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I am SO excited to start our Pet Theme! For the next two weeks we will be focusing on all things pets, and there really wasn't a better way to start off the week then with a Dog Food Sensory Bin. Kingston has been obsessed with the dogs food bowls for as long as I can remember. The second he was able to crawl, he was after that food and water. We moved it all over the house until we finally had to quarantine it into our bedroom (which is a whole other pain in the butt!). Even now, he still gets into it sometimes, so I knew he was going to go WILD over this bin.
To create this sensory bin, I used real dog food. (Don't worry, we washed our hands excessively after play). Kingston understands what is people food and what is food for the dog. He also understands what is considered a sensory material, and never mouths any of our sensory fillers during play.
For the bin I used:
2 dogs from our Animal Planet Polar Playset
A furry bobble head dog and food bowl for the Dollar Tree (this added a different texture and a really exciting element for K!)Royal Canin Chihuahua Dry Dog Food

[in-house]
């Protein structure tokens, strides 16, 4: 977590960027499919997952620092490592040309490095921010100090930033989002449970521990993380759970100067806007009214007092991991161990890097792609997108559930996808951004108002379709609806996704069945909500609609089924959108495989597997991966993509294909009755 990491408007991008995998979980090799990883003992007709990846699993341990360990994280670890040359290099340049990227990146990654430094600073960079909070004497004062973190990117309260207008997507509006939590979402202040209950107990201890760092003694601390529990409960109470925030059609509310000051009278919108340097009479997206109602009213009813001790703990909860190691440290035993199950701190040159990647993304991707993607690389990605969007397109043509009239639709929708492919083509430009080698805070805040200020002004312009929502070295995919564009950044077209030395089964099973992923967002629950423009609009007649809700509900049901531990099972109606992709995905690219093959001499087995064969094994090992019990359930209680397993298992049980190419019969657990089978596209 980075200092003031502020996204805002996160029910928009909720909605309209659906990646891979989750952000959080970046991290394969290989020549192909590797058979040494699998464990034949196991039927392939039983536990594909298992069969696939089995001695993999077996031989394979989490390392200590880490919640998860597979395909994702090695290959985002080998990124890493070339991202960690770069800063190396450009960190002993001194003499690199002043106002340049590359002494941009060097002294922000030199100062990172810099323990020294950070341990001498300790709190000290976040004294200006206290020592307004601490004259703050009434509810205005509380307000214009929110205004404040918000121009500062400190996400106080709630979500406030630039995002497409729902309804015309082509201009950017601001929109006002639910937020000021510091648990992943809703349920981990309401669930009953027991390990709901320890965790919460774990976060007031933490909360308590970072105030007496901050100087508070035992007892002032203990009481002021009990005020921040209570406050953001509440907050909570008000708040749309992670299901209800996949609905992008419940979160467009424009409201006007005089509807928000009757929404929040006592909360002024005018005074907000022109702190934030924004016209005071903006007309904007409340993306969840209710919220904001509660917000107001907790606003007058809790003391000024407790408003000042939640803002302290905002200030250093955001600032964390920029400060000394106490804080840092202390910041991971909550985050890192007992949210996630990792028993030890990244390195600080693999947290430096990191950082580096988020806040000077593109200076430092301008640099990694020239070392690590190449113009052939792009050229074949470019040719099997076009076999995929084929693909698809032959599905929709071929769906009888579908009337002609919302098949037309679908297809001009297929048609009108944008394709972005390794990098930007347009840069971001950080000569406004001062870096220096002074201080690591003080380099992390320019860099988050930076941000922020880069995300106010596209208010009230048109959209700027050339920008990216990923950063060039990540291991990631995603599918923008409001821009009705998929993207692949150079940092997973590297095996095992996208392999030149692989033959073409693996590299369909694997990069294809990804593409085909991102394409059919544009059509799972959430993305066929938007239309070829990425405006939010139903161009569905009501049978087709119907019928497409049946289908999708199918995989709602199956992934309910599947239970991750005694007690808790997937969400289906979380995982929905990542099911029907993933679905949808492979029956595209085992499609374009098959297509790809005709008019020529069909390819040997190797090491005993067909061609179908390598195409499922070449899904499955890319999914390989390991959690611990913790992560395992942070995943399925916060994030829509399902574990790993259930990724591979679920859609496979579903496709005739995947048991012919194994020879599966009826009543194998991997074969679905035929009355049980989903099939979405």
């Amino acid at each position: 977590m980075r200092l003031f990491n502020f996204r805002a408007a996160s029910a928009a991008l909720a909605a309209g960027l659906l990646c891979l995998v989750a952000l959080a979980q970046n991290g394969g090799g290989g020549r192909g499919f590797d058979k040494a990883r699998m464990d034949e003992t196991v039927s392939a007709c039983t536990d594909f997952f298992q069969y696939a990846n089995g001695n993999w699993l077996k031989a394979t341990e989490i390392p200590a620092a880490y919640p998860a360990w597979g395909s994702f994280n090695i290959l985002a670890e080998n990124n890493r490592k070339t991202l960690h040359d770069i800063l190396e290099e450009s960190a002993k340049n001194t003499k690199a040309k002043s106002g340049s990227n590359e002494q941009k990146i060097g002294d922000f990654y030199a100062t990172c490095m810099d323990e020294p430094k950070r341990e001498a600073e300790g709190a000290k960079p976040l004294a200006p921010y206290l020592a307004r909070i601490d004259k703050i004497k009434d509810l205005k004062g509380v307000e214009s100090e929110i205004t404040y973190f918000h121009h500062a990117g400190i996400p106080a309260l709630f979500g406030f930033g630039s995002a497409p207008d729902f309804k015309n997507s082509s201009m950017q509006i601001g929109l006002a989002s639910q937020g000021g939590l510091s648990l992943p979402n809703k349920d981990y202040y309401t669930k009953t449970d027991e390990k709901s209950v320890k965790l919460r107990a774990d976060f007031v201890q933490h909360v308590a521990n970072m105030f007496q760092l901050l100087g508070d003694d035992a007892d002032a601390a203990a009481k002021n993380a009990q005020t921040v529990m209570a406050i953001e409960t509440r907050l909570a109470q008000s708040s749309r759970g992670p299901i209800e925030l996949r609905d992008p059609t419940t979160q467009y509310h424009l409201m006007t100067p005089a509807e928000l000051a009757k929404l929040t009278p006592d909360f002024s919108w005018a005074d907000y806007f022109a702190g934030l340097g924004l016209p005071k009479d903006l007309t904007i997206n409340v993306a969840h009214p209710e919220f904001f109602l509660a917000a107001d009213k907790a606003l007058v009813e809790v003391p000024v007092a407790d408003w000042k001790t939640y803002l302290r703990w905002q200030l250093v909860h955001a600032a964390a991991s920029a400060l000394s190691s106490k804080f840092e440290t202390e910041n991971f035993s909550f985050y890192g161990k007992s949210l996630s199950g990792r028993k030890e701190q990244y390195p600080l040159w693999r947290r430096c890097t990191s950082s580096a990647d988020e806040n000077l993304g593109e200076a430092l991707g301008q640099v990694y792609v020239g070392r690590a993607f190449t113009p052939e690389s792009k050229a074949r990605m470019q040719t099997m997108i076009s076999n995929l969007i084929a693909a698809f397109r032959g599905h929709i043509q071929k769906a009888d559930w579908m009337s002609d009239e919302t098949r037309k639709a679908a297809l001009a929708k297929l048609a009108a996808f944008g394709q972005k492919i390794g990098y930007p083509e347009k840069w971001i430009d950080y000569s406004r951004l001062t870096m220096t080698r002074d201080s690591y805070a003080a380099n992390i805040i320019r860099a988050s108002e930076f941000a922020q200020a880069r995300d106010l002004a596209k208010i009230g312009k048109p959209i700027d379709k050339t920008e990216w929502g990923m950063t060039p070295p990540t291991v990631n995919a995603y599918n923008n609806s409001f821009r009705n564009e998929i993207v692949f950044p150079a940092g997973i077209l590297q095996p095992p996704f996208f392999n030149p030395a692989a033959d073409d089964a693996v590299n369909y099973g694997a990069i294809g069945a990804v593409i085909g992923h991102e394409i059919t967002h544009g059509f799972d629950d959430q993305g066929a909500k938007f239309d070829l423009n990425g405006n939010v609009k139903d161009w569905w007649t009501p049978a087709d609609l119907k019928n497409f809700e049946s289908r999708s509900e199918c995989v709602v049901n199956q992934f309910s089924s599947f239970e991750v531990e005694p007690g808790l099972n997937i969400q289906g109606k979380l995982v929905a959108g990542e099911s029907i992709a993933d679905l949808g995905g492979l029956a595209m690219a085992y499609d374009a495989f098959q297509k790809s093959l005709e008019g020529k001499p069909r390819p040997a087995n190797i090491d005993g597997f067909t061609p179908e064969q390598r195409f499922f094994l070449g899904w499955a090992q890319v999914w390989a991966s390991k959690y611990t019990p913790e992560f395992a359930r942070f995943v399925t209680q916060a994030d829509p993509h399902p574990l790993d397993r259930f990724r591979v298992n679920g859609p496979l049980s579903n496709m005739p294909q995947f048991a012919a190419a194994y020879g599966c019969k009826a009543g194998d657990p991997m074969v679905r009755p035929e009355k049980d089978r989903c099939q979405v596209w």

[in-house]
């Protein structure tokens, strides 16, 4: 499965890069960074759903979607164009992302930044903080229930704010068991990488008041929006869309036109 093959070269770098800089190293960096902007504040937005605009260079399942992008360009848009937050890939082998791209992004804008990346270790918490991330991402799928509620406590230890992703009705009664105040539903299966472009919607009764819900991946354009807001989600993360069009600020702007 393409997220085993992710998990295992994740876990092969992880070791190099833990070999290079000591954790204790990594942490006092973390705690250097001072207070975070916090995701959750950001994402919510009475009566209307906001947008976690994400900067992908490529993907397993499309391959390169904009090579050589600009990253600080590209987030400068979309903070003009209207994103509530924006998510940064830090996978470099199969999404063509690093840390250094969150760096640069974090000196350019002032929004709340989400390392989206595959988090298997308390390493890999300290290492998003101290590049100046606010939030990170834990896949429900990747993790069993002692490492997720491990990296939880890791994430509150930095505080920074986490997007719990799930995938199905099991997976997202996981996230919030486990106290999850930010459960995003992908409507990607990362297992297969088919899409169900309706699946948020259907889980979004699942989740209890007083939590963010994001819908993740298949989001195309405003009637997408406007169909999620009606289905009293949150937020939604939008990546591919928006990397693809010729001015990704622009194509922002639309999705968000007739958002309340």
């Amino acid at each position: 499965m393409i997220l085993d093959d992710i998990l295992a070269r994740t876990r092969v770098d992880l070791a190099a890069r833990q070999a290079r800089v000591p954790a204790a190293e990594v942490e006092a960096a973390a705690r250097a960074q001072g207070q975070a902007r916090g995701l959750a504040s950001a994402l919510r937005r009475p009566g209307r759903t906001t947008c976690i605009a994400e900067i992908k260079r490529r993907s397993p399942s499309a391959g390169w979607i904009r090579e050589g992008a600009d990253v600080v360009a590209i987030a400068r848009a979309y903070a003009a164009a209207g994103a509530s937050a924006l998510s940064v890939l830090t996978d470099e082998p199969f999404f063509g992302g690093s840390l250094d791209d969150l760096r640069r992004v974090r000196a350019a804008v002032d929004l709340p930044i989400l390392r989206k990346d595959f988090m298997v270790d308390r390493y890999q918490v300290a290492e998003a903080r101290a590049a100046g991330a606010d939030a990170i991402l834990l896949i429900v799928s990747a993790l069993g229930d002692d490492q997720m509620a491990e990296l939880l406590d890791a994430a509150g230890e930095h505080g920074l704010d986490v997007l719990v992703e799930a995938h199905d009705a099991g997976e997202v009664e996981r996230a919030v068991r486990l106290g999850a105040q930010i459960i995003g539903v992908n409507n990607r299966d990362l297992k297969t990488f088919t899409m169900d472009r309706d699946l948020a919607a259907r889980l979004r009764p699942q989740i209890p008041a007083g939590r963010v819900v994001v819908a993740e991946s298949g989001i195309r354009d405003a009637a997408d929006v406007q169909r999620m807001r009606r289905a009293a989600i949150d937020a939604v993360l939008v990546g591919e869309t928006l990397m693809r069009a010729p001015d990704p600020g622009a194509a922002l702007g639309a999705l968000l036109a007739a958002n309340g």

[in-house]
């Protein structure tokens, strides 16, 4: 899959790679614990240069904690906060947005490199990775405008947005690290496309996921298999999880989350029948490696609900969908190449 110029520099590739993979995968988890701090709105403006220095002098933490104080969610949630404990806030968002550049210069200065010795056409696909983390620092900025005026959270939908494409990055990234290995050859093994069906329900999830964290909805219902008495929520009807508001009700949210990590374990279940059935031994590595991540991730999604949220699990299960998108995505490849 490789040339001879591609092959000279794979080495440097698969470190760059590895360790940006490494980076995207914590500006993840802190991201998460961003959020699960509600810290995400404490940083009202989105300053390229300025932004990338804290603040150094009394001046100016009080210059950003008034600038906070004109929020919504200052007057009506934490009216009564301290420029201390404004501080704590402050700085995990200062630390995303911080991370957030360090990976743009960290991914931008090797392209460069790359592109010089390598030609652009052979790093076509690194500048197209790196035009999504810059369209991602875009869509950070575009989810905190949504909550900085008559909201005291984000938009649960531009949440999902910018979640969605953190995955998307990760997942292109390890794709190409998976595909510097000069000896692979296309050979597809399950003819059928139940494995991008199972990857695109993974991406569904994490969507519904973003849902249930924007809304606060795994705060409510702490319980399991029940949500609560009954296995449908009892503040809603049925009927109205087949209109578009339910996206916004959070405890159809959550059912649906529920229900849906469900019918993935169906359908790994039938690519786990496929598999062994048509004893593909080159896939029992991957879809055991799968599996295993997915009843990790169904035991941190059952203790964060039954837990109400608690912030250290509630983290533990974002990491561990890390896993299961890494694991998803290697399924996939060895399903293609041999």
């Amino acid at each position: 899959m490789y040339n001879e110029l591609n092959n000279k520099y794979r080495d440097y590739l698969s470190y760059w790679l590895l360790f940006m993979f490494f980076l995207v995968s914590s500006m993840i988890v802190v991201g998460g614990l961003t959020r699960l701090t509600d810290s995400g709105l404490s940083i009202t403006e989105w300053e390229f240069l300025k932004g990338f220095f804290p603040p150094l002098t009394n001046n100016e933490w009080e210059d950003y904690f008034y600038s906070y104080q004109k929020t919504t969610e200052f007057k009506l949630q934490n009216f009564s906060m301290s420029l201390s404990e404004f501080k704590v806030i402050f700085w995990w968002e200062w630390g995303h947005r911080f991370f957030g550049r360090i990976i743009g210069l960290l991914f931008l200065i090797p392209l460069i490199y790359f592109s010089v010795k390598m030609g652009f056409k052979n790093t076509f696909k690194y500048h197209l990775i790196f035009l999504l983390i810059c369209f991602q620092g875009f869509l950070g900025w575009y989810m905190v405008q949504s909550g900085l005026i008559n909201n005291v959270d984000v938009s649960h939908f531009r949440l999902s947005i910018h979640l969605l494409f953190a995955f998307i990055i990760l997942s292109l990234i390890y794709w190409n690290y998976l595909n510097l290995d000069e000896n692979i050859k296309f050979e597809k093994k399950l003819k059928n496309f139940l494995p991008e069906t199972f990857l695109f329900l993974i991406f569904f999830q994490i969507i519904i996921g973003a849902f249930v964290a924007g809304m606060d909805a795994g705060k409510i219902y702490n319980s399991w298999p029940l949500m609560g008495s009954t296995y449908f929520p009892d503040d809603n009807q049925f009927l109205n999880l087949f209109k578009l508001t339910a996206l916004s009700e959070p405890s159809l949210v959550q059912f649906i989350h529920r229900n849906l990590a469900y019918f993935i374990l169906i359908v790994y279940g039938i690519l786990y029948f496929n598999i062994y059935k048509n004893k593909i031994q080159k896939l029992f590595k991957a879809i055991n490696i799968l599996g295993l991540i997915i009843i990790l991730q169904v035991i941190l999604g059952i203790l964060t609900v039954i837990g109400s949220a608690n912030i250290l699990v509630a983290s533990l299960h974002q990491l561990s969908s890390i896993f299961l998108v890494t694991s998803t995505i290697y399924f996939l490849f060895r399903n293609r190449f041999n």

Rachael Ray Nutrish Just 6 (I had a free sample and wanted there to be a variety of color and size)
Bone Shaped Collectible Erasers
Wooden Kitchen Spoon
The expression on his face says it all. He was like "Is she serious?! I can play with it?!" He went for the dollar store furry bobble head dog first. He was really intrigued by the spring inside. It didn't take long for him to stretch it completely out, BUT in the meantime we were able to talk all about the mechanics of springs. Yup, because he TOTALLY cared about that! He kept saying, "Oh no puppy. Oh no!"
Then he dug in and started exploring the exciting "off limits" sensory material.
He took advantage of the spoon on the side to stir up the dog food. Can you see our dog Krull (the Warrior King) off to the side? This was his favorite sensory bin of ALL time, and the only one that I allowed him to participate in!
He was actually a huge part of the cleanup! I was very happy with his contribution to the activity. He was happy to oblige of course. Kingston kept trying to give the dog food to him, but there was so much on the floor that Krull wasn't interested in taking his offerings.
K turned his attention to the dogs. We talked about each one and their colors. We also talked about the color of the dog food, how dogs eat dog food and bones, and told stories about the dogs eating their food.
Then Kingston realized, "Hey I have this giant dish of contraband!" and he went to work wildly flinging dog food everywhere. Both K and Krull were in heaven!
I was thrilled when Kingston took individual pieces of dog food and fed them to each dog. By engaging in this imaginative play, I could tell that he really understand what he was interacting with.
Look at this crazy happy boy! He was in fits of laughter over the springy dog.
This is his "Thank you Mama!" face! After he finished playing, we got out the dustpan and he helped me sweep up all of the dog food. (And yes I WILL feed it to my dog, minus a few dirty under the cabinet stragglers. So, not much waste with this sensory project!)